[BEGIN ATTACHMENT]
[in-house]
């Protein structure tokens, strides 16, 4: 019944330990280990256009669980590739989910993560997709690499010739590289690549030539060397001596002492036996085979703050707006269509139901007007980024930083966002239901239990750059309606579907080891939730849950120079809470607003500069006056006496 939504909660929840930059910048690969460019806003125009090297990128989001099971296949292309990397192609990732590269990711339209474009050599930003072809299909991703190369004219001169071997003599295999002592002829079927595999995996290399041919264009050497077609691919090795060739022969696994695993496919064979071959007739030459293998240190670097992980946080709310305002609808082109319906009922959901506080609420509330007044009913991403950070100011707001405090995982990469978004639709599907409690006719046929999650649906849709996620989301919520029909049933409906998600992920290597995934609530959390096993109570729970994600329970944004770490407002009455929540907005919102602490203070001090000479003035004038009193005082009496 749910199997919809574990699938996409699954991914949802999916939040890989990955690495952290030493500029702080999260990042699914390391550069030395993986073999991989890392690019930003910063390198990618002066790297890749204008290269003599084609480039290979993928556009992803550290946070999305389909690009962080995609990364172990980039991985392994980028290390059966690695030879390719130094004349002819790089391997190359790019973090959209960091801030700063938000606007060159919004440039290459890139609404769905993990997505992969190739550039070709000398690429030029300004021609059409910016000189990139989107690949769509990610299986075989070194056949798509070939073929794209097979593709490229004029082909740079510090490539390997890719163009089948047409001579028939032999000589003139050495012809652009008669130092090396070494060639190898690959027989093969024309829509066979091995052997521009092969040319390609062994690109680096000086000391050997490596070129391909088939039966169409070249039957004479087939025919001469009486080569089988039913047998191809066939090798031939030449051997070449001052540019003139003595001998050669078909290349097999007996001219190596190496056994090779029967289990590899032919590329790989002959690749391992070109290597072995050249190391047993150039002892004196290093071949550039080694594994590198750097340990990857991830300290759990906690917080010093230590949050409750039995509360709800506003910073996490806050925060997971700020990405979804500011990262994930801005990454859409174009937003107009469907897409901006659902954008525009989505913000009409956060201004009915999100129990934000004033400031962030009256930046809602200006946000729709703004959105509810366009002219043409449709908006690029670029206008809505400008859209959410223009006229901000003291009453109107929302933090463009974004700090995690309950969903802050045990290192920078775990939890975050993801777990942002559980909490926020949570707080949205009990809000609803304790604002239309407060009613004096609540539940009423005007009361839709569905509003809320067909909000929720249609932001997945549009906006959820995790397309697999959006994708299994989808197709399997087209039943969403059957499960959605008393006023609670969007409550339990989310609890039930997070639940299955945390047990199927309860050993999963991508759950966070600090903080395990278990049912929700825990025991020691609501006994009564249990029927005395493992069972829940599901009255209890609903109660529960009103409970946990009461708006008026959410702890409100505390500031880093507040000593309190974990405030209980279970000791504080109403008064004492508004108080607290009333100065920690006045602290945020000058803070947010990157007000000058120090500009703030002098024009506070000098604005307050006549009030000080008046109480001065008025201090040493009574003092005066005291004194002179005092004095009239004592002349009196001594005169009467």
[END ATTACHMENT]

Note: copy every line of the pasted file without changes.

[in-house]
């Protein structure tokens, strides 16, 4: 019944330990280990256009669980590739989910993560997709690499010739590289690549030539060397001596002492036996085979703050707006269509139901007007980024930083966002239901239990750059309606579907080891939730849950120079809470607003500069006056006496 939504909660929840930059910048690969460019806003125009090297990128989001099971296949292309990397192609990732590269990711339209474009050599930003072809299909991703190369004219001169071997003599295999002592002829079927595999995996290399041919264009050497077609691919090795060739022969696994695993496919064979071959007739030459293998240190670097992980946080709310305002609808082109319906009922959901506080609420509330007044009913991403950070100011707001405090995982990469978004639709599907409690006719046929999650649906849709996620989301919520029909049933409906998600992920290597995934609530959390096993109570729970994600329970944004770490407002009455929540907005919102602490203070001090000479003035004038009193005082009496 749910199997919809574990699938996409699954991914949802999916939040890989990955690495952290030493500029702080999260990042699914390391550069030395993986073999991989890392690019930003910063390198990618002066790297890749204008290269003599084609480039290979993928556009992803550290946070999305389909690009962080995609990364172990980039991985392994980028290390059966690695030879390719130094004349002819790089391997190359790019973090959209960091801030700063938000606007060159919004440039290459890139609404769905993990997505992969190739550039070709000398690429030029300004021609059409910016000189990139989107690949769509990610299986075989070194056949798509070939073929794209097979593709490229004029082909740079510090490539390997890719163009089948047409001579028939032999000589003139050495012809652009008669130092090396070494060639190898690959027989093969024309829509066979091995052997521009092969040319390609062994690109680096000086000391050997490596070129391909088939039966169409070249039957004479087939025919001469009486080569089988039913047998191809066939090798031939030449051997070449001052540019003139003595001998050669078909290349097999007996001219190596190496056994090779029967289990590899032919590329790989002959690749391992070109290597072995050249190391047993150039002892004196290093071949550039080694594994590198750097340990990857991830300290759990906690917080010093230590949050409750039995509360709800506003910073996490806050925060997971700020990405979804500011990262994930801005990454859409174009937003107009469907897409901006659902954008525009989505913000009409956060201004009915999100129990934000004033400031962030009256930046809602200006946000729709703004959105509810366009002219043409449709908006690029670029206008809505400008859209959410223009006229901000003291009453109107929302933090463009974004700090995690309950969903802050045990290192920078775990939890975050993801777990942002559980909490926020949570707080949205009990809000609803304790604002239309407060009613004096609540539940009423005007009361839709569905509003809320067909909000929720249609932001997945549009906006959820995790397309697999959006994708299994989808197709399997087209039943969403059957499960959605008393006023609670969007409550339990989310609890039930997070639940299955945390047990199927309860050993999963991508759950966070600090903080395990278990049912929700825990025991020691609501006994009564249990029927005395493992069972829940599901009255209890609903109660529960009103409970946990009461708006008026959410702890409100505390500031880093507040000593309190974990405030209980279970000791504080109403008064004492508004108080607290009333100065920690006045602290945020000058803070947010990157007000000058120090500009703030002098024009506070000098604005307050006549009030000080008046109480001065008025201090040493009574003092005066005291004194002179005092004095009239004592002349009196001594005169009467």